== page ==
French President Emmanuel Macron announced during a televised address on Wednesday that some cultural venues could reopen in mid-May if pandemic conditions improve.
France is currently coping with the pandemic’s third wave and saw the number of cases skyrocket to nearly 40,000 per day. The number of patients in intensive care units surpassed the peak of the second lockdown last month.
Macron, however, has not placed the country on full lockdown and instead extended the 7 p.m. curfew across France, along with some other restrictive measures. Meanwhile, all schools will shut down beginning April 4 for four weeks, taking into account two weeks of school holidays. Shops deemed non-essential will also shut down.
As for cultural venues, Macron said that some of them could reopen between mid-May and mid-June, along with cafés and restaurants.
Cinemas have been shut down in France since late October when the second wave kicked off. In 2020, cinemas were closed for a total of 23 weeks. More than 400 French and foreign films are awaiting a theatrical release, according to Helene Herschel, the general delegate of the National Federation of Film Editors (FNEF), who spoke to Le Monde newspaper.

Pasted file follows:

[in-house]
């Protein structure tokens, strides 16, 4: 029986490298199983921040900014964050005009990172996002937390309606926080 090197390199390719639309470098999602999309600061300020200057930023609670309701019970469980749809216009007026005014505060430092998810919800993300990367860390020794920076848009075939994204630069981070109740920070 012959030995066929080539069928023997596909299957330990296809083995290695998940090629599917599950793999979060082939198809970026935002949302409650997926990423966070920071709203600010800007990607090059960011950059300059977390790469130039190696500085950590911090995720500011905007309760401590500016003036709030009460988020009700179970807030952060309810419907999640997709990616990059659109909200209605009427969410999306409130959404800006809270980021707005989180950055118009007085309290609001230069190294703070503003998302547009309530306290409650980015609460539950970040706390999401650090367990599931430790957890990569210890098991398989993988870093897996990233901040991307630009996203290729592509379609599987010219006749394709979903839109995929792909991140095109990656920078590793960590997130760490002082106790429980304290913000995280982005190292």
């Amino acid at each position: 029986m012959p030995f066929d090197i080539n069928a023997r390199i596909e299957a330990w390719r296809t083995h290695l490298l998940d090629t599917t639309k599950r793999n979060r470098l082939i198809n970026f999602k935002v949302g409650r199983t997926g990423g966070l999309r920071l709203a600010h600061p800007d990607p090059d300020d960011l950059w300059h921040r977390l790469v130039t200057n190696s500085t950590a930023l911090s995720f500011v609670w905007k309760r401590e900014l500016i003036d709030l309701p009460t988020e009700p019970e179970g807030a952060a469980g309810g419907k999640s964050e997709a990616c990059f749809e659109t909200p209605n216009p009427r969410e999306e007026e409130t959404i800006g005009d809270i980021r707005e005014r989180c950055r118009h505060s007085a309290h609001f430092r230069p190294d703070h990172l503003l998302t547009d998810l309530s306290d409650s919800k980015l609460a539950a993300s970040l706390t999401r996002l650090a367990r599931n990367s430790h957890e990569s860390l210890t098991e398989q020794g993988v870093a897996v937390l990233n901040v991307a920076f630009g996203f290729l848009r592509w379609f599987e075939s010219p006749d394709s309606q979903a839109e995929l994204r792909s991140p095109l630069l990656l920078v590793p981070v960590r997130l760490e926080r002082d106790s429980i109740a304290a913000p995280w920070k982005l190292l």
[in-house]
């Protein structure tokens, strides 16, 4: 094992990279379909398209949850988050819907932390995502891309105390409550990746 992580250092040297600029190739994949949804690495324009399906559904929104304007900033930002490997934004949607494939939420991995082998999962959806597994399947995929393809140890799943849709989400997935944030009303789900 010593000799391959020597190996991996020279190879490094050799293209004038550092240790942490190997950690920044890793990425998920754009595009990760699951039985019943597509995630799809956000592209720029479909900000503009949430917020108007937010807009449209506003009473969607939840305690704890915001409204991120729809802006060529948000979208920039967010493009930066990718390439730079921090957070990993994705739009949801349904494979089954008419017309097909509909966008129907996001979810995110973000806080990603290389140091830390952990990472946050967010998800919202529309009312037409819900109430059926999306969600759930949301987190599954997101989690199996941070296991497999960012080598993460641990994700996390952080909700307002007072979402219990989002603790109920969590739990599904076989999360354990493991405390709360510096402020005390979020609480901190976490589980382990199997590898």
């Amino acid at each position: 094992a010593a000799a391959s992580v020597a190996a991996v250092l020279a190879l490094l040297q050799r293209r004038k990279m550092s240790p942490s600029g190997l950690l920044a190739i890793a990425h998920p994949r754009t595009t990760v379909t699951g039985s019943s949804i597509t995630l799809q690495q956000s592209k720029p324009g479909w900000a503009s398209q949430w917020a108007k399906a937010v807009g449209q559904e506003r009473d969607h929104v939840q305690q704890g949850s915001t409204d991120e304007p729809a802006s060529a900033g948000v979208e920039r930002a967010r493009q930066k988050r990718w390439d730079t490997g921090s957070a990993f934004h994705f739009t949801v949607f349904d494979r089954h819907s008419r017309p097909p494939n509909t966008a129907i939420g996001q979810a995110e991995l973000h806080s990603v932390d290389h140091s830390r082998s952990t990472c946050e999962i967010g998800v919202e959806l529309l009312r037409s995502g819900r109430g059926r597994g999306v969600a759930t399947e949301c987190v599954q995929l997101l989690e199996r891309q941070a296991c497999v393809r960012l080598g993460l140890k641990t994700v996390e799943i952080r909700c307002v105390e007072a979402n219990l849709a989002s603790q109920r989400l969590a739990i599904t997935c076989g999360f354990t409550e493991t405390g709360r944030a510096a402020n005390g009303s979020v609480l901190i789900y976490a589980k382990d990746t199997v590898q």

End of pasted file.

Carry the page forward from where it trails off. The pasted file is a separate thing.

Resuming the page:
The government previously announced a three-part scheme for the reopening of cinemas, which would start with a 35% cap on auditorium’s capacities for four weeks, then a 50% cap for one month.
As Europe’s biggest nation of moviegoers, France also boasts the largest number of cinema screens per capita and sees the release of approximately 700 titles in a normal year.
Organizers for the Cannes Film Festival, meanwhile, recently confirmed the summer dates of July 6-17 for the 74th edition with Spike Lee set to preside over the jury of the competition. Last year’s festival was canceled due to the pandemic.
While it’s unlikely the pandemic will be anywhere near finished in France by early July, the prospect of a quicker vaccine rollout in the months to come could bring out some optimism. During his televised address, Macron said vaccines will start being available to all people under 50 starting in mid-June. So far, only about 8 million people — roughly 11% of the population — have been given the first dose of the vaccine.